Often with a robust, creeping branched rhizome. Easily pulled up by stock.

Key Characters:


Panicle less than 300 mm long.

Spikelets 12-15 mm long.

Spikelets with one bisexual floret.

Spikelets all distinctly pedicellate (the pedicels at least one quarter the length of the spikelet)

Lemma of empty floret with long soft hairs.

Adapted from John Black, Flora of SA.


Life cycle:

Perennial. Summer growing with rapid growth after spring, summer and autumn rains. Flowers in spring.


Does not withstand heavy grazing.

C3 plant.

Sunken stomata arched over by 4 cuticular flanges and in rolled leaves help reduce water loss. Only the lower surface of the leaf, which has very few stomata, is exposed to the sun and wind

Most roots are infected by mycorrhiza which collect nutrients for the plant.

Deep rhizomes collect water.


Mainly by rhizomes and rooting at the nodes but possible from seed.

Flowering times:

October and November in Perth.

Spring to summer in WA.

November to January in SA.

Seed Biology and Germination:

Seed production is usually low and probably limited by nitrogen.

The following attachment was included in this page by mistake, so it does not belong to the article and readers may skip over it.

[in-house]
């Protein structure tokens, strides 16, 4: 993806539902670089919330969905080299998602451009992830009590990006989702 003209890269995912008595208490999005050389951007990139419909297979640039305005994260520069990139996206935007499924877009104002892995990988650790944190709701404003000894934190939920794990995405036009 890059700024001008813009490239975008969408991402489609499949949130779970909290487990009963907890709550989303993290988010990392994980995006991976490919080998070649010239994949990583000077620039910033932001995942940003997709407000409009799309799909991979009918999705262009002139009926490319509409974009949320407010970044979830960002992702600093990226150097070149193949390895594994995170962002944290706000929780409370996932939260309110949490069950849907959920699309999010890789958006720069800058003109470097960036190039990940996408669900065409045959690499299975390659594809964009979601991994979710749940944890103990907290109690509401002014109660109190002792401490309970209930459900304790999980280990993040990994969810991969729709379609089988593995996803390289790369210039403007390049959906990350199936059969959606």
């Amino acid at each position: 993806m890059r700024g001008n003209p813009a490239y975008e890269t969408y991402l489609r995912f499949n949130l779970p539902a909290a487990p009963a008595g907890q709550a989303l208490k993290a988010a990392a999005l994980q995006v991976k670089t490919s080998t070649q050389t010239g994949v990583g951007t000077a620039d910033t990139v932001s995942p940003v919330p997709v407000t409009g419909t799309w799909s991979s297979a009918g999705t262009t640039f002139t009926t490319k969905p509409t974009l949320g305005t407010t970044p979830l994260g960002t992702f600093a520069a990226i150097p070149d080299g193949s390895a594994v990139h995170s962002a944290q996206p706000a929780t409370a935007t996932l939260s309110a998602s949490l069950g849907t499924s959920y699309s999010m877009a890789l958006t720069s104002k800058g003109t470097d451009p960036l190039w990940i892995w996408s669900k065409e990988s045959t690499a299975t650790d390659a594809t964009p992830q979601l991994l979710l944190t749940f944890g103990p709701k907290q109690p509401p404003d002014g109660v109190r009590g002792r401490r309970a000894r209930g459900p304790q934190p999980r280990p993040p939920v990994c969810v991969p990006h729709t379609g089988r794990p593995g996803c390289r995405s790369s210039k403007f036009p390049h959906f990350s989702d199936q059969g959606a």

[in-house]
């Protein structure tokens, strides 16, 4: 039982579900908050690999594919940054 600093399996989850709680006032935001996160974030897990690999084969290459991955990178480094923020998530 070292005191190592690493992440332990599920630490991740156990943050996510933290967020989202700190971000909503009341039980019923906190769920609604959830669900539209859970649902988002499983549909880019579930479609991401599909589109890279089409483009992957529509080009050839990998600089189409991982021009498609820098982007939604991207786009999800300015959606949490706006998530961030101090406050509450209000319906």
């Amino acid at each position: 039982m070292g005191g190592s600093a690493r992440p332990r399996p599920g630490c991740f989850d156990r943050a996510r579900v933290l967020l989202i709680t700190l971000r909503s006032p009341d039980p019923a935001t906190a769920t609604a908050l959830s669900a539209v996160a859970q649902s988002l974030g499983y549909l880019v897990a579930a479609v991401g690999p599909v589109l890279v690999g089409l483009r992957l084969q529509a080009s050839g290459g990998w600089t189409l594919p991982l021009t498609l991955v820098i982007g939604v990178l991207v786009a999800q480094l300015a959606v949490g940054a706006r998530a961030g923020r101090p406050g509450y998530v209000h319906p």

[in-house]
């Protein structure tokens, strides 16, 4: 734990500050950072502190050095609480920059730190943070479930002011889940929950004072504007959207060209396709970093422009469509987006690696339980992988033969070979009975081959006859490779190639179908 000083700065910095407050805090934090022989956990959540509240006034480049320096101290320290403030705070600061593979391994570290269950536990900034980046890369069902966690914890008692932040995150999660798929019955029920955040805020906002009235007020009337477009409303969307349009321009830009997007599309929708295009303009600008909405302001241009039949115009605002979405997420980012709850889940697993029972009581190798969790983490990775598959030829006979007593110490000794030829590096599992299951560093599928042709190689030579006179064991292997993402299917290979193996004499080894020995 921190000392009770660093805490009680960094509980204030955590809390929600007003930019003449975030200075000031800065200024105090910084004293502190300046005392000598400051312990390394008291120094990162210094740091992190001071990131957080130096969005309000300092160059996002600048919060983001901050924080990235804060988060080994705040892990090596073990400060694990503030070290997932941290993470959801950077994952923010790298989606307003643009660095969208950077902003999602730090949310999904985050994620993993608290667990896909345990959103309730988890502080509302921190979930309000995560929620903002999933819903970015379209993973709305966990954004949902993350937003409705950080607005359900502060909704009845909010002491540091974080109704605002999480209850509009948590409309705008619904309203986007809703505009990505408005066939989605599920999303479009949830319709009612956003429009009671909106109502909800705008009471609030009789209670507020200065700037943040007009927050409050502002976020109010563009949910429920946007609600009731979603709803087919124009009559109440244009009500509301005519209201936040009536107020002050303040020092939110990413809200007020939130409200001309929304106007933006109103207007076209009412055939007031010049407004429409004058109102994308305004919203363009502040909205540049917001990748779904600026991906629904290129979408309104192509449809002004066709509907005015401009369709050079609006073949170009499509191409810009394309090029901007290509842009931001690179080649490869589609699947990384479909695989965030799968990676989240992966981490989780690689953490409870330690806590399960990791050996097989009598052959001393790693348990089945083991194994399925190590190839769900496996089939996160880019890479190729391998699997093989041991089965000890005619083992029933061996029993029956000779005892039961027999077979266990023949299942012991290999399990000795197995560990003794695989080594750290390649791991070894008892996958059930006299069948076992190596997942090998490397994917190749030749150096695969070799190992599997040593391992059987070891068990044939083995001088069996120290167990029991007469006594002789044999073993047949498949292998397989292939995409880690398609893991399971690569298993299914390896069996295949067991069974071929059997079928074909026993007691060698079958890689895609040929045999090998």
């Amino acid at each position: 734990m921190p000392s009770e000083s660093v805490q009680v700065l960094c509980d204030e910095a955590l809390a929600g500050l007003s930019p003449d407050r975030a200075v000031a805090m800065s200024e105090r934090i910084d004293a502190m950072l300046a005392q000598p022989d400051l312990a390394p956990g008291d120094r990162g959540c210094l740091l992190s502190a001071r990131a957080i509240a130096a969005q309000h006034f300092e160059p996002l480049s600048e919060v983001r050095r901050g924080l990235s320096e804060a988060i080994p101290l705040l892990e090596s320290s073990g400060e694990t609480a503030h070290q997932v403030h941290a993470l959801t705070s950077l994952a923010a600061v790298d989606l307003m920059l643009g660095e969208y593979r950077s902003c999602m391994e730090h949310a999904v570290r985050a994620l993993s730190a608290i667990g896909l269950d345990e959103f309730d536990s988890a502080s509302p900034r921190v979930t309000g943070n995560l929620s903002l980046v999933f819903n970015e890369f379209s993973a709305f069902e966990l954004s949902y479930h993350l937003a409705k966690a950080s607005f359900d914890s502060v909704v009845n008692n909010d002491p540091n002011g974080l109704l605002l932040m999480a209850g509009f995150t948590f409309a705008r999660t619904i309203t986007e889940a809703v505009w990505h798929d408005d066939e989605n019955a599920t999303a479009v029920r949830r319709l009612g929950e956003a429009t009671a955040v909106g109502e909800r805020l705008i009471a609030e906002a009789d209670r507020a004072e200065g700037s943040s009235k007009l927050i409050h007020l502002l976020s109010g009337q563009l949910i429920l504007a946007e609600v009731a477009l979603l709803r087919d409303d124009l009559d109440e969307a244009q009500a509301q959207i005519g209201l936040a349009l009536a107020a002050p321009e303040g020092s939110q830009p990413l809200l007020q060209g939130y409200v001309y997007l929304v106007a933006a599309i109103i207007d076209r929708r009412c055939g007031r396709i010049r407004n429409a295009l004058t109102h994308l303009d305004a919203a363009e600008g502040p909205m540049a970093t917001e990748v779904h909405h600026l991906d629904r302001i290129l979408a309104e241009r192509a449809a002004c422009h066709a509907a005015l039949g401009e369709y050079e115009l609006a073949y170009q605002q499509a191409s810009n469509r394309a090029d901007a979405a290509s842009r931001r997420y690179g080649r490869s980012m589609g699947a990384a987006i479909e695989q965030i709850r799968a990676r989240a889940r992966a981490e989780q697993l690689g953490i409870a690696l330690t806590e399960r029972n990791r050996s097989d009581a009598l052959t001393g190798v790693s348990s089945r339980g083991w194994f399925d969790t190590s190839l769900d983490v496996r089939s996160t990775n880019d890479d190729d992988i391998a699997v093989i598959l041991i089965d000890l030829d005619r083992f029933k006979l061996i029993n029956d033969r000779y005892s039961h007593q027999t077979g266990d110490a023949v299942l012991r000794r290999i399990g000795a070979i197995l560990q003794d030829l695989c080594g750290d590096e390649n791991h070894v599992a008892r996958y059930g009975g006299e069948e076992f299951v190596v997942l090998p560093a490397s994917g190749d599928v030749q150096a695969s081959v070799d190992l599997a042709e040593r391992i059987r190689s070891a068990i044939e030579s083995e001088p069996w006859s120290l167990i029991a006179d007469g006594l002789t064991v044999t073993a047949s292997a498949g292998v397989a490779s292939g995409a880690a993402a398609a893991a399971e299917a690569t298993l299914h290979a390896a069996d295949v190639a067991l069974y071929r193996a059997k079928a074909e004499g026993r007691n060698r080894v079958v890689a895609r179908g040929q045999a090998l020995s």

Often less than one viable seed per head. Seed production varied from 8 to 276 seeds/m2 in New Zealand.

Vegetative Propagules:

Rhizomes and stems.


Variety Maxima is probably the only variety in Australia.


Population Dynamics and Dispersal:

Spreads mainly by rhizome growth.

In field situations establishment from seed is very low and seedlings are rarely observed.

In New Zealand, Pyp grass spreads about 4-9 metres per year and has tiller densities of 109-172/m2. Each tiller is often more than a metre and up to 2 metres long.

Origin and History:

South Africa.

Introduced and planted for erosion control on beach dunes.



In WA at Guilderton, Murdoch, Margaret River, Jurien Bay, William Bay, Esperance, Munglinup.


Sandy soils.

Salt tolerant.



Sandy soils.

Plant Associations:



Used for stabilising sandy and drifting soils especially in coastal situations.

Fodder, shelter.


Weed of sandy dunes, bushland and disturbed areas.

Serious environmental weed of WA and New Zealand that displaces native species in coastal dune areas.


Not recorded as toxic.



Management and Control:


In New Zealand, Pyp grass halved the number of plant species present in the areas it had invaded.